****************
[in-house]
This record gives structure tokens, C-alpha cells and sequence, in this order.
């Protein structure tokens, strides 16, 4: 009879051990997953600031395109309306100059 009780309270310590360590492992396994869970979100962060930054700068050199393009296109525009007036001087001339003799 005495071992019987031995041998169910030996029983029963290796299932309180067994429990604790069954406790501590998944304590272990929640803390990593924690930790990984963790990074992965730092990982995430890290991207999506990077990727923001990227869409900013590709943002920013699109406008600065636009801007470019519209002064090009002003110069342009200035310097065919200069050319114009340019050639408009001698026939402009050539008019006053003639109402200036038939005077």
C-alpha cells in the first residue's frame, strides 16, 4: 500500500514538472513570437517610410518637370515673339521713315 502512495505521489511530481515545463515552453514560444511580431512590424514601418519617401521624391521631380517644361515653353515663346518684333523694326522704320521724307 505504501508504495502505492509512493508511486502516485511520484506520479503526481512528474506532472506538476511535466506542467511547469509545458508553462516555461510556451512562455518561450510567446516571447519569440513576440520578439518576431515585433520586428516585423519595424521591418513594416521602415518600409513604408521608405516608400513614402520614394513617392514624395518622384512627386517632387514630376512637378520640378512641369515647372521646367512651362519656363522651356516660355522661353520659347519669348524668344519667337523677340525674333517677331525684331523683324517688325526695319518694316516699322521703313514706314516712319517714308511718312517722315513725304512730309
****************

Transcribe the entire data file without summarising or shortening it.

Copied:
[in-house]
This record gives structure tokens, C-alpha cells and sequence, in this order.
């Protein structure tokens, strides 16, 4: 009879051990997953600031395109309306100059 009780309270310590360590492992396994869970979100962060930054700068050199393009296109525009007036001087001339003799 005495071992019987031995041998169910030996029983029963290796299932309180067994429990604790069954406790501590998944304590272990929640803390990593924690930790990984963790990074992965730092990982995430890290991207999506990077990727923001990227869409900013590709943002920013699109406008600065636009801007470019519209002064090009002003110069342009200035310097065919200069050319114009340019050639408009001698026939402009050539008019006053003639109402200036038939005077």
C-alpha cells in the first residue's frame, strides 16, 4: 500500500514538472513570437517610410518637370515673339521713315 502512495505521489511530481515545463515552453514560444511580431512590424514601418519617401521624391521631380517644361515653353515663346518684333523694326522704320521724307 505504501508504495502505492509512493508511486502516485511520484506520479503526481512528474506532472506538476511535466506542467511547469509545458508553462516555461510556451512562455518561450510567446516571447519569440513576440520578439518576431515585433520586428516585423519595424521591418513594416521602415518600409513604408521608405516608400513614402520614394513617392514624395518622384512627386517632387514630376512637378520640378512641369515647372521646367512651362519656363522651356516660355522661353520659347519669348524668344519667337523677340525674333517677331525684331523683324517688325526695319518694316516699322521703313514706314516712319517714308511718312517722315513725304512730309